Consistency criterion

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The consistency criterion requires that any candidate who wins both of two separate sets of voters must also win the combined electorate. In this definition, "winning" also includes being tied for first place: if a candidate X ties with some other candidate in the first electorate, and wins outright in the second, X must win outright in the combined electorate.

Although it is not a logical requirement, generally speaking systems which satisfy the consistency criterion also satisfy the participation criterion. The reverse implication is also common, though slightly less so.

A voting system is consistent if, when the electorate is divided arbitrarily into two parts and separate elections in each part result in the same alternative being selected, an election of the entire electorate also selects that alternative. If a voting system is not consistent then it may be manipulated through the establishment of strategically configured election districts.

A scale invariant preferential voting method is consistent iff its win regions are convex.

Complying methods

A strict preferential voting method is "consistent if and only if it is a scoring function", i.e. a weighted positional method or a combination of these where each voter is assigned one of a number of weighted positional methods.[1] Every symmetric consistent method is thus a weighted positional method.

If the preferential voting method admits weak preference orders (rankings with equal-rank or truncation), it must reduce to a scoring function when no voters make use of equal-rank or truncation.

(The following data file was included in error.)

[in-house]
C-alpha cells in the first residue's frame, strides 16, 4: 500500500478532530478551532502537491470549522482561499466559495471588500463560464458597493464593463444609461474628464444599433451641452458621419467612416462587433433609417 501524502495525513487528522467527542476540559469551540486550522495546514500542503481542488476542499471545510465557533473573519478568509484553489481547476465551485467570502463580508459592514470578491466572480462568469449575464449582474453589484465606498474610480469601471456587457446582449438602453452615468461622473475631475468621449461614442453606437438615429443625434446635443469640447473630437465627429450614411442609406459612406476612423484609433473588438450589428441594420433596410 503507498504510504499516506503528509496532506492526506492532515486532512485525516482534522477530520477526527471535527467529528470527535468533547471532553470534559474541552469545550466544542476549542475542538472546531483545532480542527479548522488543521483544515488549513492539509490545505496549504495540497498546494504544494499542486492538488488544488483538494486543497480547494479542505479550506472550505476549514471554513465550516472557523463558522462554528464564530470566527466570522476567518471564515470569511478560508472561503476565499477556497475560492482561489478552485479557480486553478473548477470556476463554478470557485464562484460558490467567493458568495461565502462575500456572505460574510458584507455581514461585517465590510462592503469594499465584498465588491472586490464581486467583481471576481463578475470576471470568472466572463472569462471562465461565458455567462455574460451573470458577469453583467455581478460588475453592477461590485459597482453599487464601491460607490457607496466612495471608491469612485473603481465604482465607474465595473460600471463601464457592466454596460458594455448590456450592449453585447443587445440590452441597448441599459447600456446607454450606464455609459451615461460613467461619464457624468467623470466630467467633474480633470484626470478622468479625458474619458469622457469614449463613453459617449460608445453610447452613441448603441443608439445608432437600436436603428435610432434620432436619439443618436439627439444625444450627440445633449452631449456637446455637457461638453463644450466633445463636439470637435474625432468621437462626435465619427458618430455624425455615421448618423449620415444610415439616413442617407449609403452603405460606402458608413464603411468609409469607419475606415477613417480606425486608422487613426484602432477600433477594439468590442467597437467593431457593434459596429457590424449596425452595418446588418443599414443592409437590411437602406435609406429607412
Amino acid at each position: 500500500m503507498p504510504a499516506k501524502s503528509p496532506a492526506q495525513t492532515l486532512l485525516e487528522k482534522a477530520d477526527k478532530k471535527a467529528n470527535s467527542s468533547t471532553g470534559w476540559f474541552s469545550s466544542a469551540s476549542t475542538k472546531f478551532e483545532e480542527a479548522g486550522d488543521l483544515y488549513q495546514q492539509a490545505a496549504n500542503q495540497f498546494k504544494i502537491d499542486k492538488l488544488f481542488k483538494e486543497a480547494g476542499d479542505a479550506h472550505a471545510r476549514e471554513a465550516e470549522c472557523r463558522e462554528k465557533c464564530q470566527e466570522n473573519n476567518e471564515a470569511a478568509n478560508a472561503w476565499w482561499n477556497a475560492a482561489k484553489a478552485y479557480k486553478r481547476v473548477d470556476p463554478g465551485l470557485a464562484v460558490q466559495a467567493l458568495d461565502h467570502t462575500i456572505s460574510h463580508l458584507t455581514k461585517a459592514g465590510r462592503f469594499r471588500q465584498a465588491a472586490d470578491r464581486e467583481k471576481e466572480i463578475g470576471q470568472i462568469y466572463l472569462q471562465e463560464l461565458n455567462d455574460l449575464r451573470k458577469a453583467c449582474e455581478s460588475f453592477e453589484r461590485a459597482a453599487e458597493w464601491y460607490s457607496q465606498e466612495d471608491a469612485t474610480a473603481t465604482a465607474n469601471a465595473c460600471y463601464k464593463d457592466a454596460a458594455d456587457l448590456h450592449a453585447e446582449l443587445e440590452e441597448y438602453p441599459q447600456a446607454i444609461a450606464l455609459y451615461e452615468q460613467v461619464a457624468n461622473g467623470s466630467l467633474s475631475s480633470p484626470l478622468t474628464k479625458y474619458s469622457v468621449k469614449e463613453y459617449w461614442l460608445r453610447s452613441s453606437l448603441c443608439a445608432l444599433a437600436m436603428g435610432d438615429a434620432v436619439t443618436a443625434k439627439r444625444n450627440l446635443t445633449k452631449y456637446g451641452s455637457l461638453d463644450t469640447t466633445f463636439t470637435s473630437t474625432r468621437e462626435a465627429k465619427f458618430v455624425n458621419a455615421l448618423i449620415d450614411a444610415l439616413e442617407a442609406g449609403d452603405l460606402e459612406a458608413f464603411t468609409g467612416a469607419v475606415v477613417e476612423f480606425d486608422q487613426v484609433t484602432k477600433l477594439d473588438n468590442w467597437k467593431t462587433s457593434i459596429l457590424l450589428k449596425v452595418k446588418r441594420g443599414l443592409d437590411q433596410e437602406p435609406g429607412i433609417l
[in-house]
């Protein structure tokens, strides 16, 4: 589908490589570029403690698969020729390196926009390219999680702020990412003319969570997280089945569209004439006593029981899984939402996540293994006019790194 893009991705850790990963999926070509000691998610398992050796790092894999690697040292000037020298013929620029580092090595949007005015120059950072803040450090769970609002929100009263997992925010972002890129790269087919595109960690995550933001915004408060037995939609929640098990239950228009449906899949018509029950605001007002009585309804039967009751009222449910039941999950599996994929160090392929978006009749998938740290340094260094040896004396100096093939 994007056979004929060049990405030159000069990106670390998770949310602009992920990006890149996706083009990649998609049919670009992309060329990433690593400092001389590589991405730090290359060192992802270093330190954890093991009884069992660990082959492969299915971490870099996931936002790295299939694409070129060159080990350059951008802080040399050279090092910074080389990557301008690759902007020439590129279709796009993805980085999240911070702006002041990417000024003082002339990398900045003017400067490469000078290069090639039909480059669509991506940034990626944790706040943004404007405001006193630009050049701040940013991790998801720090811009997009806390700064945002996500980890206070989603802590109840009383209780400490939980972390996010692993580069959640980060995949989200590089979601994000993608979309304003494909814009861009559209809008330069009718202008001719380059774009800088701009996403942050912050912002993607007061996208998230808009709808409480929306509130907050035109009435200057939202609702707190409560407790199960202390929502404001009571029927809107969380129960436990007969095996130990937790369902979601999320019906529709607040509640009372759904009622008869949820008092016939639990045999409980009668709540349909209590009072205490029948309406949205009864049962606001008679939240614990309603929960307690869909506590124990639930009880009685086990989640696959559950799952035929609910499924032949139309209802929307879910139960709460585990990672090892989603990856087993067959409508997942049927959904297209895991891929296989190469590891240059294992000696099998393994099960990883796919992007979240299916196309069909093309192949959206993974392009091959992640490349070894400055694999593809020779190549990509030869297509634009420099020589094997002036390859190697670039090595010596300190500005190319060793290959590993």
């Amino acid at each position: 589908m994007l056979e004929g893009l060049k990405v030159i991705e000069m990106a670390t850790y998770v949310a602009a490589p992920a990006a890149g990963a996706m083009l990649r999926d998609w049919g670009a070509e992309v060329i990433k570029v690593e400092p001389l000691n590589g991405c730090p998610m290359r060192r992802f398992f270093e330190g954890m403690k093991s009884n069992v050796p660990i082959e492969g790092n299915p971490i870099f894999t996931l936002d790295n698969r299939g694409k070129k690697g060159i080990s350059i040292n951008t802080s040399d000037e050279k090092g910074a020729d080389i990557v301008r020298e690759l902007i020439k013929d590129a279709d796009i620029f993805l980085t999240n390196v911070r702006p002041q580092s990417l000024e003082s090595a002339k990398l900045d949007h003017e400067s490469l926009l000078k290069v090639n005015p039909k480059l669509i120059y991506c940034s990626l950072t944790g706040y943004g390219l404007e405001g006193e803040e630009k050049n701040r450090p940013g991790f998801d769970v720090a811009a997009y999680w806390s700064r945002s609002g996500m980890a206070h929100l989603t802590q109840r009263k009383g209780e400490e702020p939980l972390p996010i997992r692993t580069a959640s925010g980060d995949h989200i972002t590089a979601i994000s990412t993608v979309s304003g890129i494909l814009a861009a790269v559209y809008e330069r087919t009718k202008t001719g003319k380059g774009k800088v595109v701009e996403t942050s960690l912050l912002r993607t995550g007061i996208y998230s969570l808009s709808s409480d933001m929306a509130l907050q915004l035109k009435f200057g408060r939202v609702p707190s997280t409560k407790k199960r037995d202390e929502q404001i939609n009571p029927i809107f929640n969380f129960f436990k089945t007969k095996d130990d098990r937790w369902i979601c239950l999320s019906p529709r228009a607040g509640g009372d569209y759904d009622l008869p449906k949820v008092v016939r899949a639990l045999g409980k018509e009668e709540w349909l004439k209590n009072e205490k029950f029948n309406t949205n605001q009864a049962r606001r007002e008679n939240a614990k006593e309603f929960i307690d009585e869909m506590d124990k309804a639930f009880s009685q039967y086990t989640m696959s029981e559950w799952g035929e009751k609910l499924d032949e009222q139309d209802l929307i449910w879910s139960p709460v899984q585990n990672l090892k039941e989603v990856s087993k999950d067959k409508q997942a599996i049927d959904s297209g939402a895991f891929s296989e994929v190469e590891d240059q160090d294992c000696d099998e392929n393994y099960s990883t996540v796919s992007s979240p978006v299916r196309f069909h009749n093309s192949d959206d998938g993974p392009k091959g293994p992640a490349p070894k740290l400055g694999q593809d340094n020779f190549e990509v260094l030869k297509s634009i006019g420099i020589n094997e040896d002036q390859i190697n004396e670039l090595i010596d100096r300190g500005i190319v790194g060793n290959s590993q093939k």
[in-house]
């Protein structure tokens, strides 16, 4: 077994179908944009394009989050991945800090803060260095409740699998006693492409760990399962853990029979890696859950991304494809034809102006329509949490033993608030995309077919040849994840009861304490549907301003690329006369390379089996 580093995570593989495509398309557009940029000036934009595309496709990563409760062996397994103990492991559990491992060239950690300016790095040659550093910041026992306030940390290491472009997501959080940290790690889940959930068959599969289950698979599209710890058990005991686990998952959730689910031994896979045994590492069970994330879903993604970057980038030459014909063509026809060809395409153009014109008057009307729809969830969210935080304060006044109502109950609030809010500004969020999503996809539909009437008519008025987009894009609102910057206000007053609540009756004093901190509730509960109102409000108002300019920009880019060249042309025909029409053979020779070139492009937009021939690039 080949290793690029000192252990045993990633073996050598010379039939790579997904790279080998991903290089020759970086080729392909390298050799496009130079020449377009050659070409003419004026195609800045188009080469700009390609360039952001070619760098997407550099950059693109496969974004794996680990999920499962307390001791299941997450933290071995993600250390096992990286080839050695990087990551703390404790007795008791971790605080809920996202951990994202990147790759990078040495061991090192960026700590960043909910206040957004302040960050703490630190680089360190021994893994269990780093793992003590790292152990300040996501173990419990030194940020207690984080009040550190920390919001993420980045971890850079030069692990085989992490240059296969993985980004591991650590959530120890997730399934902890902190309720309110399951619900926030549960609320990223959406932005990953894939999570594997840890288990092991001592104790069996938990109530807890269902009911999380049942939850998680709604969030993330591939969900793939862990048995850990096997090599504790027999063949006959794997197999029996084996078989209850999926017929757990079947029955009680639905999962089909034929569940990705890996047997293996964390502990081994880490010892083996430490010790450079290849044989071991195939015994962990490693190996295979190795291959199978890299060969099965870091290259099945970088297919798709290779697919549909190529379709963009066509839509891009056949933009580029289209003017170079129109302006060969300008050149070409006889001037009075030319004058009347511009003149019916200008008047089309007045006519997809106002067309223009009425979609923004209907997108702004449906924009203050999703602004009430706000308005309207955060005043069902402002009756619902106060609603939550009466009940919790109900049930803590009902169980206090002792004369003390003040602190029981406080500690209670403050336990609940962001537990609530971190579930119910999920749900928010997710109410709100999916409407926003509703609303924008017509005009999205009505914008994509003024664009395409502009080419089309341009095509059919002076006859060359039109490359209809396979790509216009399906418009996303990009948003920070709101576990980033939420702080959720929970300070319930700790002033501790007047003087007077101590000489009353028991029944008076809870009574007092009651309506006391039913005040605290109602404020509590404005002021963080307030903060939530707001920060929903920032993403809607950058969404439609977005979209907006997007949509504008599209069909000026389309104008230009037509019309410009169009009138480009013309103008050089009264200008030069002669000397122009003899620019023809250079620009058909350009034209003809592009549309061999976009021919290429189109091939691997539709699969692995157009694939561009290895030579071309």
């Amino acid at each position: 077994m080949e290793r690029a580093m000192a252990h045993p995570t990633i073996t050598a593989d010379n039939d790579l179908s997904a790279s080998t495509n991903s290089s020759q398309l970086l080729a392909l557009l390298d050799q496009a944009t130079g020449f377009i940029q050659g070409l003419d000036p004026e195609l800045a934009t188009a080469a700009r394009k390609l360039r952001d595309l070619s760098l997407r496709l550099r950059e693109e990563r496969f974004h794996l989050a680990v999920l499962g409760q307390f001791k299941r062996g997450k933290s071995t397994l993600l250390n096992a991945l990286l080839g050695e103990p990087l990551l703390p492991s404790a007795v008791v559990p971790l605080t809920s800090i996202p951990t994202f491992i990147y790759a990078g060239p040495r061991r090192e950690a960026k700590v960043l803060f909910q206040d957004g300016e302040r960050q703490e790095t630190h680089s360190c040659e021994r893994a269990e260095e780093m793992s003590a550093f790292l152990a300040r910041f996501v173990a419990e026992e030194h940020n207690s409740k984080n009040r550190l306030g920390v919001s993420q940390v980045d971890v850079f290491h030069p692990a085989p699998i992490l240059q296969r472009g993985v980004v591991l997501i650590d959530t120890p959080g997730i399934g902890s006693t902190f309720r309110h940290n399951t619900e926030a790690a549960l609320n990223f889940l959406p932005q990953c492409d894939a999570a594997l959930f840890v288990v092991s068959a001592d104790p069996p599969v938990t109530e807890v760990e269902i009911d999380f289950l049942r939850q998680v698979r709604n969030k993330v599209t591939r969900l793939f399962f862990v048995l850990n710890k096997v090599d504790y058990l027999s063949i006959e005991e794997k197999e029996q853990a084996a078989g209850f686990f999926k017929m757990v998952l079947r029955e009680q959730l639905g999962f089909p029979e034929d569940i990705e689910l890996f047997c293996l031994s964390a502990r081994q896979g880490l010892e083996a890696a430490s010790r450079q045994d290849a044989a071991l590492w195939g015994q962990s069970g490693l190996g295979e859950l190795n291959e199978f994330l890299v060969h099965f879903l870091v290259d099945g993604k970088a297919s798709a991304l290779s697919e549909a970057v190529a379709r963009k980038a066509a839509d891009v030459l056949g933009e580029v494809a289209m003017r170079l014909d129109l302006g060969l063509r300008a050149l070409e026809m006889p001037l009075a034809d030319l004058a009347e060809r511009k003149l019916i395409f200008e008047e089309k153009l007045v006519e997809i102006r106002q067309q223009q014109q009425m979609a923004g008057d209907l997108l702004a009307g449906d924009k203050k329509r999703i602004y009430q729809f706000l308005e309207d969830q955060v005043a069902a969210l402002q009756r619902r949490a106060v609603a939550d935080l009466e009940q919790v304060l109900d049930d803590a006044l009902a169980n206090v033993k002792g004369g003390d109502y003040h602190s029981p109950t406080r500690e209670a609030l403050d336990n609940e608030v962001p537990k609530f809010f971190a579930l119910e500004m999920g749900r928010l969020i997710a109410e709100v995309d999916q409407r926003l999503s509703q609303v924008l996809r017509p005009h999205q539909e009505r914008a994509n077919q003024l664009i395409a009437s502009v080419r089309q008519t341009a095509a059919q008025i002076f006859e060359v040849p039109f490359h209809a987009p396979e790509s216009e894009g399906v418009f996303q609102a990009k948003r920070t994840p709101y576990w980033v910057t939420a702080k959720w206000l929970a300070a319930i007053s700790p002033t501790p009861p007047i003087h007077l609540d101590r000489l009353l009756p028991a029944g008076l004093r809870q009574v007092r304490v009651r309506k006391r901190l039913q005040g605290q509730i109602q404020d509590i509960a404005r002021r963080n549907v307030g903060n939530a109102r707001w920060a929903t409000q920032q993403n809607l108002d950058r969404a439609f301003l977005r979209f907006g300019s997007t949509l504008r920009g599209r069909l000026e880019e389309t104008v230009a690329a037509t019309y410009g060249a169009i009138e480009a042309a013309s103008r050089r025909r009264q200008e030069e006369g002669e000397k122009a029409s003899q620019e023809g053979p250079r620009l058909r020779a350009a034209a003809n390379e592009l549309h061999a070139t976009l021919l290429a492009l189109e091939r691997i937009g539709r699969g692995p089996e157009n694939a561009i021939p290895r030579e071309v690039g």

Plurality voting, and the Borda count are weighted positional methods and thus pass the consistency criterion. Condorcet methods, Majority Choice Approval, and IRV fail.

In addition, Approval voting and Score voting are consistent. If X is the winner in the first district, then that means that X's score is greater than or equal to any other Y, and the same for the second district. Then summing the districts' scores can not make any Y's sum exceed X's sum.


It has been argued that failure of the consistency criterion can make a voting method more susceptible to gerrymandering, since gerrymandering is essentially about splitting voters into different groups in order to get a certain more-preferred set of election outcomes from each group. See


  1. Young, H. P. (1975). "Social Choice Scoring Functions" (PDF). SIAM Journal on Applied Mathematics. Society for Industrial & Applied Mathematics (SIAM). 28 (4): 824–838. doi:10.1137/0128067. ISSN 0036-1399.